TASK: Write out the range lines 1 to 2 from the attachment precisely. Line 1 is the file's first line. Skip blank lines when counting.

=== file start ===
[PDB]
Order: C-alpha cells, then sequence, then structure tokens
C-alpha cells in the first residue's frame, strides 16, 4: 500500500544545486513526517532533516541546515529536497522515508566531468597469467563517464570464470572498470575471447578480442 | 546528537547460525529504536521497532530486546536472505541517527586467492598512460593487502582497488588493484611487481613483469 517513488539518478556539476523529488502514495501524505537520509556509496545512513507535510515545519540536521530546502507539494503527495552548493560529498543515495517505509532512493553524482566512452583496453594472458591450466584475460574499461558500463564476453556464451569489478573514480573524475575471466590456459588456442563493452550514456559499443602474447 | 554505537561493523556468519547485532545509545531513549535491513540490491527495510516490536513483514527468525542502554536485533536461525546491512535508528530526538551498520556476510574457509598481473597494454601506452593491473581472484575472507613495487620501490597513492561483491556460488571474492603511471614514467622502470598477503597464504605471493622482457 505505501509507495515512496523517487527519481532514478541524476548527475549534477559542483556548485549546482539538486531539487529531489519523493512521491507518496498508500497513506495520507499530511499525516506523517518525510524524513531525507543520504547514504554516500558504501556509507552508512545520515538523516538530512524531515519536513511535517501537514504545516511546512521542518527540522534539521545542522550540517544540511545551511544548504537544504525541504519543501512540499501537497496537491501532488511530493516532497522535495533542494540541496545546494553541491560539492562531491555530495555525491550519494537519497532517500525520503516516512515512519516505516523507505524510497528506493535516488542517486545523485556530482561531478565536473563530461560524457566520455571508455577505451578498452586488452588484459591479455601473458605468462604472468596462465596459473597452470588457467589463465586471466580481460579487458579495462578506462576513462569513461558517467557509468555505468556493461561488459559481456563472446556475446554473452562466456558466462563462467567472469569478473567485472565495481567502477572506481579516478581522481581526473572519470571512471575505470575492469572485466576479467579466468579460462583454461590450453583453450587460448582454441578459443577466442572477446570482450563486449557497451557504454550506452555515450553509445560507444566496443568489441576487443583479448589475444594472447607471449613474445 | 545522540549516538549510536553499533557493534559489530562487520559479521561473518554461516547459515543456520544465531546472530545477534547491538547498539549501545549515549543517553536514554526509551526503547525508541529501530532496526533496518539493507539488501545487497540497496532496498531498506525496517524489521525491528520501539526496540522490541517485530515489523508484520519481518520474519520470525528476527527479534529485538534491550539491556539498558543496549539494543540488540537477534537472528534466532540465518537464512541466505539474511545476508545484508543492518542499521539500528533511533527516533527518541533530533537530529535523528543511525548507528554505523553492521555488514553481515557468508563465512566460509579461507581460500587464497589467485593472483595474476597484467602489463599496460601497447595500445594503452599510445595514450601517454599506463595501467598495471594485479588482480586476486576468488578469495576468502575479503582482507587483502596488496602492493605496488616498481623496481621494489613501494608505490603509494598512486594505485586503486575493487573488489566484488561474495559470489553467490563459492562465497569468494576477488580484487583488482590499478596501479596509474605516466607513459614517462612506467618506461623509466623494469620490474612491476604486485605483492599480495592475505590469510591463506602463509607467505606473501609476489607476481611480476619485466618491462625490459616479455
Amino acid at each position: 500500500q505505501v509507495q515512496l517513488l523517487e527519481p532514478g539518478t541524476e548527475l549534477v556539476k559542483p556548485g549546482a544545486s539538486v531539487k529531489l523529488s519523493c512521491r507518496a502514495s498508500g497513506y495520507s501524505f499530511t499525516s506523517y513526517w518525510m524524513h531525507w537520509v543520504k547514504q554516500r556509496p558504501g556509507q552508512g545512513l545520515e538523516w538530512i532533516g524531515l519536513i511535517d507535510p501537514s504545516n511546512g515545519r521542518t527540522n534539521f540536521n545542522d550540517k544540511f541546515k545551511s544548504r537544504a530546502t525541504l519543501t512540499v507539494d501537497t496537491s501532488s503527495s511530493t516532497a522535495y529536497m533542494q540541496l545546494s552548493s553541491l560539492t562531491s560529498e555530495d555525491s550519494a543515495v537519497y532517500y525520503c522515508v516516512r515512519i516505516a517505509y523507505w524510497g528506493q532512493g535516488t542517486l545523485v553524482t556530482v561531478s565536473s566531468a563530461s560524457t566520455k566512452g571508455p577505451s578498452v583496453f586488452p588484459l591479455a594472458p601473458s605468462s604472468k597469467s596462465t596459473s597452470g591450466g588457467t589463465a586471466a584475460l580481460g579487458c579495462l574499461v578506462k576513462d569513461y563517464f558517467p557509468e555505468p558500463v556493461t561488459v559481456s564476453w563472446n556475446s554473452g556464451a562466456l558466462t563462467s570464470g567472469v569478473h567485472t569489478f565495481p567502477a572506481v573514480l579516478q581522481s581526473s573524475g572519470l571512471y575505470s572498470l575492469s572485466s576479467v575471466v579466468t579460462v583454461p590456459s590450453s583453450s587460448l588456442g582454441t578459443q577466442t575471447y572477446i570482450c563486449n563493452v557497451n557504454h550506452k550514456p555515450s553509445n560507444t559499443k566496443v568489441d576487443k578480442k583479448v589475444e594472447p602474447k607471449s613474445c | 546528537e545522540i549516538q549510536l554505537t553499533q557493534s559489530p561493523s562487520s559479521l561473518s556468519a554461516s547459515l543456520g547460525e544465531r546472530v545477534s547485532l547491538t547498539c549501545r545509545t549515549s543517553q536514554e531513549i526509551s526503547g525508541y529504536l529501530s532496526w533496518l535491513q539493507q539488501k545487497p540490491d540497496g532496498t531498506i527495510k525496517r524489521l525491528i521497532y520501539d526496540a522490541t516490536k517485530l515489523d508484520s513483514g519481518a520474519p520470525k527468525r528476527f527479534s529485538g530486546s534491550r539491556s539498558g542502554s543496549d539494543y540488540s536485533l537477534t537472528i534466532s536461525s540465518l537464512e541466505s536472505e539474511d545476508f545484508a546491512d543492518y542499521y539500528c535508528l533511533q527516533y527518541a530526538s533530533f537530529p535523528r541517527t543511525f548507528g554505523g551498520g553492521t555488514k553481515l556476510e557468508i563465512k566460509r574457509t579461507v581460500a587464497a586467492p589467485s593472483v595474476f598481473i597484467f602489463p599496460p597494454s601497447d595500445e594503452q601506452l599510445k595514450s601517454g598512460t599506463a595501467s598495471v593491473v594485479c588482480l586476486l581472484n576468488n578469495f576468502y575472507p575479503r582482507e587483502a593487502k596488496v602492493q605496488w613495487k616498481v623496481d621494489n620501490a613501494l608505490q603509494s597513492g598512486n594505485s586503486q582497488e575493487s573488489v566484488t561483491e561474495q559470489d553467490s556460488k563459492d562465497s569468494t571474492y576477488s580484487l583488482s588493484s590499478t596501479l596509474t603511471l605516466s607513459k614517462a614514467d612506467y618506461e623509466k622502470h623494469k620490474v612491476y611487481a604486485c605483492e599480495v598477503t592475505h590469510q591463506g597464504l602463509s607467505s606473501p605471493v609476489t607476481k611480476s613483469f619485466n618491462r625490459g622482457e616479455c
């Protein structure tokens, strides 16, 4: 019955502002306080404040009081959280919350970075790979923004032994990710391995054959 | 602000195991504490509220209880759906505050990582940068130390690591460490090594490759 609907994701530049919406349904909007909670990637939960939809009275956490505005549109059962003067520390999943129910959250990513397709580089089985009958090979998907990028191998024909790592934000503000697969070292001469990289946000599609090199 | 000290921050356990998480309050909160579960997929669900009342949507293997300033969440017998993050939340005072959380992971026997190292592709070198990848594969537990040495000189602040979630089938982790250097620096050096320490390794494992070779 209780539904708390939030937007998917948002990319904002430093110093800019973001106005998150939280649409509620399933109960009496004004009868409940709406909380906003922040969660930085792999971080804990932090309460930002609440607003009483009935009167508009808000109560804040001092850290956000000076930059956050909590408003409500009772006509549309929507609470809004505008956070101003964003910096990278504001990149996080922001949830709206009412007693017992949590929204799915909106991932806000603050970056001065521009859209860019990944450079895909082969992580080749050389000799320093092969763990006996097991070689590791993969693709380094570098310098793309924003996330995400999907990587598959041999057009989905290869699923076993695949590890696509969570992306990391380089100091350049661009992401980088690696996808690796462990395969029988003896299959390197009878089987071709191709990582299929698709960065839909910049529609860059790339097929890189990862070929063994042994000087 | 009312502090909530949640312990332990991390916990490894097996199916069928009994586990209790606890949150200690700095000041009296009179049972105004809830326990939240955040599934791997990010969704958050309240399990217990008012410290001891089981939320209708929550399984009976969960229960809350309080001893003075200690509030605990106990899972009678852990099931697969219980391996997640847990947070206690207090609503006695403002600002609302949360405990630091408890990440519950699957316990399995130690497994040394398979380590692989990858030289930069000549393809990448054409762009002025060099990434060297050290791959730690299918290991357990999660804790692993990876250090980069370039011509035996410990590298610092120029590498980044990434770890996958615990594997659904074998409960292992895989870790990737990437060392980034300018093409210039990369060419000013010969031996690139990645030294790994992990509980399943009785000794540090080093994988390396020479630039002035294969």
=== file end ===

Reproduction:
[PDB]
Order: C-alpha cells, then sequence, then structure tokens